"It is a truth universally acknowledged, that a specialized group in possession of a good fortune must be in want of a specialized magazine." With apologies to Jane Austen, that "truth" appears to have been taken to heart by the magazine industry in the 1970s. The magazine market boomed. Regional magazines played an important part in this explosion, hoping to emulate on a smaller scale the success of the legendary New Yorker. One of the winners in this contest, well on its way to becoming a legend itself, is Texas Monthly.
Texas Monthly is either an unlikely success story or the epitome of the Hollywood musical. It was founded by a person with next to no magazine experience, planned by instinct rather than demographics, and destined to become a raging success. Michael Levy, a Wharton School graduate, sold advertising for Philadelphia magazine for nine months, then returned to his native Texas to attend the University of Texas Law School. While there, he developed the idea of Texas Monthly. Says Levy, "I came back with the idea of starting a magazine. . . . I figured out the magazine would not work in either Dallas or Houston, but it would work in the state as a whole. The state was ready for a statewide magazine."1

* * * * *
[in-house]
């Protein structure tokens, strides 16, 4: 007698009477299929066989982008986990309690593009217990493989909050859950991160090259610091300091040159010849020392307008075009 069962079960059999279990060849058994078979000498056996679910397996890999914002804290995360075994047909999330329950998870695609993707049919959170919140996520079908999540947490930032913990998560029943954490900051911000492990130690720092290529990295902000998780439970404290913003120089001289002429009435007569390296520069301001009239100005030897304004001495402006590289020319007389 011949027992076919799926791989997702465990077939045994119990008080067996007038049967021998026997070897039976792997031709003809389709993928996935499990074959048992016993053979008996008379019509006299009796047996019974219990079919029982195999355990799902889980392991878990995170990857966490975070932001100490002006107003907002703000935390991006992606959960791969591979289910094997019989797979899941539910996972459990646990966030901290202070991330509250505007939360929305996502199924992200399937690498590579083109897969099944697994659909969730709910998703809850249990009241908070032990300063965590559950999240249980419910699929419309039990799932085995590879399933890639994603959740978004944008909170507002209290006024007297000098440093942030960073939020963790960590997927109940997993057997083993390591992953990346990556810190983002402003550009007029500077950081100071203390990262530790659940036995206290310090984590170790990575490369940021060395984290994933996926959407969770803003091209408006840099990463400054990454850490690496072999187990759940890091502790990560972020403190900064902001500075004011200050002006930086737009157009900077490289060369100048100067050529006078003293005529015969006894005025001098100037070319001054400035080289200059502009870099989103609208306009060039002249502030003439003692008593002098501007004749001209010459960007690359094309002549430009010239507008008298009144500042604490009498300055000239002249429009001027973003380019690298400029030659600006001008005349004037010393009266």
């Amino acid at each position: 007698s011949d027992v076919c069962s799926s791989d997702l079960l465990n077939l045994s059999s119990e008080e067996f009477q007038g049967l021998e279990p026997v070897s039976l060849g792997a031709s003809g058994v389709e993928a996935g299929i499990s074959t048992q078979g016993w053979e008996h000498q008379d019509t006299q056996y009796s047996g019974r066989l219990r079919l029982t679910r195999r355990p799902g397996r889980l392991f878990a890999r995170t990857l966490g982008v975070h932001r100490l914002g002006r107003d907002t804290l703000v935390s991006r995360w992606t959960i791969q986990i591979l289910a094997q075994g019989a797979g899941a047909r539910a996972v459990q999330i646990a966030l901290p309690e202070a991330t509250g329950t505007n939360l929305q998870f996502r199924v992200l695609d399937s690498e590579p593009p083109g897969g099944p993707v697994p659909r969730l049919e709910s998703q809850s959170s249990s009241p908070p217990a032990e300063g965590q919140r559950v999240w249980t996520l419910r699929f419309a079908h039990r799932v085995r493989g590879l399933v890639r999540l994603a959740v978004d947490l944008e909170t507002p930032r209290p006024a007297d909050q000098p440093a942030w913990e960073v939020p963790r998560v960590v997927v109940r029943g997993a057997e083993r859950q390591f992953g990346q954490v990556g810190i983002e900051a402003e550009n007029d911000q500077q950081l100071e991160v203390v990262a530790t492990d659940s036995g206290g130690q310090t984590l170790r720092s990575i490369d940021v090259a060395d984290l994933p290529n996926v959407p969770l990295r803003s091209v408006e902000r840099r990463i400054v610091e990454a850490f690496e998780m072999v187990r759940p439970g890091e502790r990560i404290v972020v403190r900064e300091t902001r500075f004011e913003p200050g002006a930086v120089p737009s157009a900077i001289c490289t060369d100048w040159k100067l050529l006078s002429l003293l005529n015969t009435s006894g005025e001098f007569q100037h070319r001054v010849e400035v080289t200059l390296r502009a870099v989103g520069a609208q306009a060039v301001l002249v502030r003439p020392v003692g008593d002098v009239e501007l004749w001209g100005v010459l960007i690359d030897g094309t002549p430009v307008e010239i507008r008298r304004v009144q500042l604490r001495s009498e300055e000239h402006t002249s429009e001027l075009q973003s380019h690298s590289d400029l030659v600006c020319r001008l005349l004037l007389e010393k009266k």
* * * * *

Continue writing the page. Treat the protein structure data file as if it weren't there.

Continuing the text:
Levy admits his planning was less than scientific. "The concept of the regional magazine, at that time, wasn't a known commodity. We had no marketing studies. That would be like Alexander Graham Bell doing a marketing survey on the telephone. How could he do that if nobody had ever seen one?" 2
Armed only with his idea, Levy set out to find an editor. After interviewing three hundred individuals, Levy chose William Broyles, a twenty-seven-year- old assistant to the superintendent of the Houston School District who had freelanced for English and American magazines. Levy claims he again worked on